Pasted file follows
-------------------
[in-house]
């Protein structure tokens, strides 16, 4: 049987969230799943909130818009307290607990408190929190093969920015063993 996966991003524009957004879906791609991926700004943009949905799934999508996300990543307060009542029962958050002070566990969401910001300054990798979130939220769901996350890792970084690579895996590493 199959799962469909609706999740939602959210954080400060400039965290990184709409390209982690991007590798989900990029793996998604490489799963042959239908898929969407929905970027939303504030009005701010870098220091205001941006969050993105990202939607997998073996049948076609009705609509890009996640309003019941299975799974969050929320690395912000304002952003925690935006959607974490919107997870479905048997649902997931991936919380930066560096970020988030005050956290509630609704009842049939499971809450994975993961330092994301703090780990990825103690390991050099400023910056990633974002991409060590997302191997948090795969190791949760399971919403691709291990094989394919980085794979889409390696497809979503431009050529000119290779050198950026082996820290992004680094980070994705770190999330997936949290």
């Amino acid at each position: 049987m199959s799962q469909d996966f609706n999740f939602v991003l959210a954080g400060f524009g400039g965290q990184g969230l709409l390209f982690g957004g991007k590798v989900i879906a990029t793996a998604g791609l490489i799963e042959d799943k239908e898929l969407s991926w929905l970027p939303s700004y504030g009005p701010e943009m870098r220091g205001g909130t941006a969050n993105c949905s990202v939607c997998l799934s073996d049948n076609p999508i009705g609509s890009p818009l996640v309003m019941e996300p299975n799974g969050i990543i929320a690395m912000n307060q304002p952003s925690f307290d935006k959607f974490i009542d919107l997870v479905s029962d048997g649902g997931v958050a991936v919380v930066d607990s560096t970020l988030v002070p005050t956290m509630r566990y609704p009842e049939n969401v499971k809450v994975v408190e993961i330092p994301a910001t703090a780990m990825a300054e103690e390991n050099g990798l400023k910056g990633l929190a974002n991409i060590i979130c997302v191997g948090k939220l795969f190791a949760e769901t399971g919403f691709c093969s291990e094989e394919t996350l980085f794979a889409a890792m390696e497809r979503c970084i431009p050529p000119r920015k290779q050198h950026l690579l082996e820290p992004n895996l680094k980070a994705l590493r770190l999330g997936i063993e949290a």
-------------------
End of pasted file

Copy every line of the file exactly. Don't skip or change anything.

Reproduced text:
[in-house]
């Protein structure tokens, strides 16, 4: 049987969230799943909130818009307290607990408190929190093969920015063993 996966991003524009957004879906791609991926700004943009949905799934999508996300990543307060009542029962958050002070566990969401910001300054990798979130939220769901996350890792970084690579895996590493 199959799962469909609706999740939602959210954080400060400039965290990184709409390209982690991007590798989900990029793996998604490489799963042959239908898929969407929905970027939303504030009005701010870098220091205001941006969050993105990202939607997998073996049948076609009705609509890009996640309003019941299975799974969050929320690395912000304002952003925690935006959607974490919107997870479905048997649902997931991936919380930066560096970020988030005050956290509630609704009842049939499971809450994975993961330092994301703090780990990825103690390991050099400023910056990633974002991409060590997302191997948090795969190791949760399971919403691709291990094989394919980085794979889409390696497809979503431009050529000119290779050198950026082996820290992004680094980070994705770190999330997936949290």
């Amino acid at each position: 049987m199959s799962q469909d996966f609706n999740f939602v991003l959210a954080g400060f524009g400039g965290q990184g969230l709409l390209f982690g957004g991007k590798v989900i879906a990029t793996a998604g791609l490489i799963e042959d799943k239908e898929l969407s991926w929905l970027p939303s700004y504030g009005p701010e943009m870098r220091g205001g909130t941006a969050n993105c949905s990202v939607c997998l799934s073996d049948n076609p999508i009705g609509s890009p818009l996640v309003m019941e996300p299975n799974g969050i990543i929320a690395m912000n307060q304002p952003s925690f307290d935006k959607f974490i009542d919107l997870v479905s029962d048997g649902g997931v958050a991936v919380v930066d607990s560096t970020l988030v002070p005050t956290m509630r566990y609704p009842e049939n969401v499971k809450v994975v408190e993961i330092p994301a910001t703090a780990m990825a300054e103690e390991n050099g990798l400023k910056g990633l929190a974002n991409i060590i979130c997302v191997g948090k939220l795969f190791a949760e769901t399971g919403f691709c093969s291990e094989e394919t996350l980085f794979a889409a890792m390696e497809r979503c970084i431009p050529p000119r920015k290779q050198h950026l690579l082996e820290p992004n895996l680094k980070a994705l590493r770190l999330g997936i063993e949290a």